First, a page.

How to Handle Your Bank Account after a Bad Flock
Updated: Oct 14, 2019
I live by the motto “hope for the best but prepare for the worst.” That sounds great but it’s a little harder putting it into action. While some people wait until bad things happen to react, I plan ahead and have an idea of what I’ll do when a life changing event occurs. One thing I stay prepared for is a drop in income.
Last year my husband lost his job. While we were in the middle of buying our first house. During Christmas time. I don’t know about you but I think that would be enough to make anyone have a minor breakdown. I was able to hold it all together and continue life as normal because I had stayed prepared.
This is how I made it work. Maybe these tips will you help you when the unexpected becomes reality.
Stay calm - A loss or decrease in income happens to most people at least once in their lives. If you’ve been lucky enough to have not experienced it before, remember, you will be ok. Panicking typically leads to mistakes and those mistakes can make the entire situation worse. Do your best to keep a level head and see things rationally.
Don’t play the blame game - Trying to place blame is a natural reaction. In this instance, placing blame isn’t going to help. Maybe your integrator pulled your contract for seemingly no reason or maybe you should have paid a little more attention to early signs of disease. What is done is done and can not be changed. Now is the time to deal with the issue at hand, not live in the past.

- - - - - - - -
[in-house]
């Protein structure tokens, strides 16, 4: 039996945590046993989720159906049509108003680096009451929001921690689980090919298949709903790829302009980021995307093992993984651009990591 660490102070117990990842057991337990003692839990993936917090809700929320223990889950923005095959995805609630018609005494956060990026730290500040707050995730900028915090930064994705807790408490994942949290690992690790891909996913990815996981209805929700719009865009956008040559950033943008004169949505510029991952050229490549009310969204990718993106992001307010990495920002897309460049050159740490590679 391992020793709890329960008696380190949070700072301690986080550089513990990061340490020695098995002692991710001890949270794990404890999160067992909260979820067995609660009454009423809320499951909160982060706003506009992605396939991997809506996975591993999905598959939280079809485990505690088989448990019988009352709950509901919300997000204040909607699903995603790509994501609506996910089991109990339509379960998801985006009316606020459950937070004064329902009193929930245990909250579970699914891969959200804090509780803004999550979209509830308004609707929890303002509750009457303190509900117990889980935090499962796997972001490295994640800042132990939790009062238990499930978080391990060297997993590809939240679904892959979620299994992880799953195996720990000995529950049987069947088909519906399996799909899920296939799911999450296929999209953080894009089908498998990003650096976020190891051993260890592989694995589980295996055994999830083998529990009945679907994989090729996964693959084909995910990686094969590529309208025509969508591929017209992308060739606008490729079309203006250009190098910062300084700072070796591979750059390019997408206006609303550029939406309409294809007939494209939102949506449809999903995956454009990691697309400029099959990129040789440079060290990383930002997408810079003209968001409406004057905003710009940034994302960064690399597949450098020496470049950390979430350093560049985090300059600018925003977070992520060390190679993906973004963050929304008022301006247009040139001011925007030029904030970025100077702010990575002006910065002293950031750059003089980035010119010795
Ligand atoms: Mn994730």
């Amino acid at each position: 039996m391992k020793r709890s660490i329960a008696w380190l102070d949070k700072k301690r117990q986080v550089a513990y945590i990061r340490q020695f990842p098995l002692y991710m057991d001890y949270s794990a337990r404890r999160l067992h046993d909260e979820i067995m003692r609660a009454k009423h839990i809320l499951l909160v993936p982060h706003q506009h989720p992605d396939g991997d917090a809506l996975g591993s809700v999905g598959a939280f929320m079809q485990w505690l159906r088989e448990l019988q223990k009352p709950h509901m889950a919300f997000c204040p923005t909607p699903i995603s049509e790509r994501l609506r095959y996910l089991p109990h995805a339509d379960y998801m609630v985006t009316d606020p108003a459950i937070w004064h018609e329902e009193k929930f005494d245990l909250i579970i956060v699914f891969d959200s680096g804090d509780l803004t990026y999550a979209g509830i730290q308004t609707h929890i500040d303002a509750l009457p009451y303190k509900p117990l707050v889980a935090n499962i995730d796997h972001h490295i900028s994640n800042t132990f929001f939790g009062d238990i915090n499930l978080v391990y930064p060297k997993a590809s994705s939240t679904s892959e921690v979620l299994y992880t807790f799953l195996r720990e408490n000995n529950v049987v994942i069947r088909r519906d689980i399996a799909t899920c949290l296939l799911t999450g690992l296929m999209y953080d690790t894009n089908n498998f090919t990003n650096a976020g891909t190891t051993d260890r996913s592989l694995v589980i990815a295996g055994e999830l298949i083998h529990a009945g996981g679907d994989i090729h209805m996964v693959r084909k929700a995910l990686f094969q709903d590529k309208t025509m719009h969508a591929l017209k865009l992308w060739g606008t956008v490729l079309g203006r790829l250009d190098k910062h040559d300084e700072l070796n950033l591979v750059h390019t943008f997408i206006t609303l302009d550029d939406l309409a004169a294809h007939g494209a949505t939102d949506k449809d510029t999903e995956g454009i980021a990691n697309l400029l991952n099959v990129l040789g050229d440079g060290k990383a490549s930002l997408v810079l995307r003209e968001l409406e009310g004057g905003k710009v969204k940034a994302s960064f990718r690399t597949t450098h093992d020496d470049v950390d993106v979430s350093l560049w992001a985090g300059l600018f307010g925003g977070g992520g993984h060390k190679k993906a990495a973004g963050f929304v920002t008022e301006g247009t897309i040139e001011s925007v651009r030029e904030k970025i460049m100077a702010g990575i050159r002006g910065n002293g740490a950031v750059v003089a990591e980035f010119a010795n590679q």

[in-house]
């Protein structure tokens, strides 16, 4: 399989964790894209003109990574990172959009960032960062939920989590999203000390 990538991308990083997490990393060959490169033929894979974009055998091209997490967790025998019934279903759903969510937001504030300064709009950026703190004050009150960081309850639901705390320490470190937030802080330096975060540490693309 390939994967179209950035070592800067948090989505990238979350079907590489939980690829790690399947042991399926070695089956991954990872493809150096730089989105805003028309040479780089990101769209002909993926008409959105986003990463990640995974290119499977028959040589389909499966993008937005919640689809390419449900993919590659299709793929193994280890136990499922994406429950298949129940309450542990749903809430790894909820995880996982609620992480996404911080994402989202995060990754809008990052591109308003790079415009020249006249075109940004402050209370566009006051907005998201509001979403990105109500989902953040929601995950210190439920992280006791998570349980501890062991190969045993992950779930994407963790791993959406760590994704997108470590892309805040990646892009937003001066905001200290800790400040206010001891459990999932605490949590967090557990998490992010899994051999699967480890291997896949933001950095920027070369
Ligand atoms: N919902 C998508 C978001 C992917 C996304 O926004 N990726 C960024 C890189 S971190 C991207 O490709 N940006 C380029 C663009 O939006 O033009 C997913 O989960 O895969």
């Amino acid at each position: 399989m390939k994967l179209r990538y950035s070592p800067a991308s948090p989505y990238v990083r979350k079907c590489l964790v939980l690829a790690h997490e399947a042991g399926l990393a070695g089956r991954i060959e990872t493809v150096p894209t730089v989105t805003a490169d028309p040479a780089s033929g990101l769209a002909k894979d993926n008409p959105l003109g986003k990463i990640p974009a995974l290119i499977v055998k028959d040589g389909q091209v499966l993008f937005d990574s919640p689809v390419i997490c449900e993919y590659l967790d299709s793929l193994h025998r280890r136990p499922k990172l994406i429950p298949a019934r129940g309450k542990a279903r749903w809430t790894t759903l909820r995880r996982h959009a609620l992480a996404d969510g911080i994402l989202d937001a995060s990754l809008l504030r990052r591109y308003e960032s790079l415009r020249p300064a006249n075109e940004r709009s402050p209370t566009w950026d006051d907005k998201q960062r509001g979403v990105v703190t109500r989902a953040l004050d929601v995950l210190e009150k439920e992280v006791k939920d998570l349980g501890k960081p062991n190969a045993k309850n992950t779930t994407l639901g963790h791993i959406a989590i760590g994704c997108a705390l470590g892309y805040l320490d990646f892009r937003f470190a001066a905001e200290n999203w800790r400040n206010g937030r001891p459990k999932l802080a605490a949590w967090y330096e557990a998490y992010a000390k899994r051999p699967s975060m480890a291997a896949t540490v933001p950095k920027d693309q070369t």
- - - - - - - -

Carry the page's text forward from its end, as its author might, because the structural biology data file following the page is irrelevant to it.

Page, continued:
Make a game plan - It may seem as if you should take things day by day. This can be a dangerous game. Instead of figuring out what to eat today, look at the entire week. How long can a pound of beans feed you and your family? Would it be cheaper to buy a five pound bag and eat several meals out of it? Make a list of all your bills and call each one to see if you can get some temporary relief. What can you do to make a little money until you get a new job or sell the next flock?
Decide what is a necessity - What are the things you can live without, at least for a while? Make a list of all non-essentials and see how much can be saved by cutting them out temporarily.
Make a budget AND STICK TO IT - Do you have money in savings? What is left in your checking account? While most people immediately check their savings and checking accounts to see how long they can live off of current assets, don’t forget to take stock of what is in your refrigerator, freezer, and cabinets to see how long you can make it without going to the grocery store. When you do go to the store, don’t spend a penny more than you’ve allotted and shop from your grocery list.
Reassess often - Once you’ve got your plan in place, you’ll need to check back to see what has changed and how you’re doing. Immediately following the loss of income, check back in every few days. Inevitably a bill has been forgotten, an unexpected expense popped up, or maybe nothing at all. After you’ve gotten into the groove of your new lifestyle, you won’t have to reassess as often.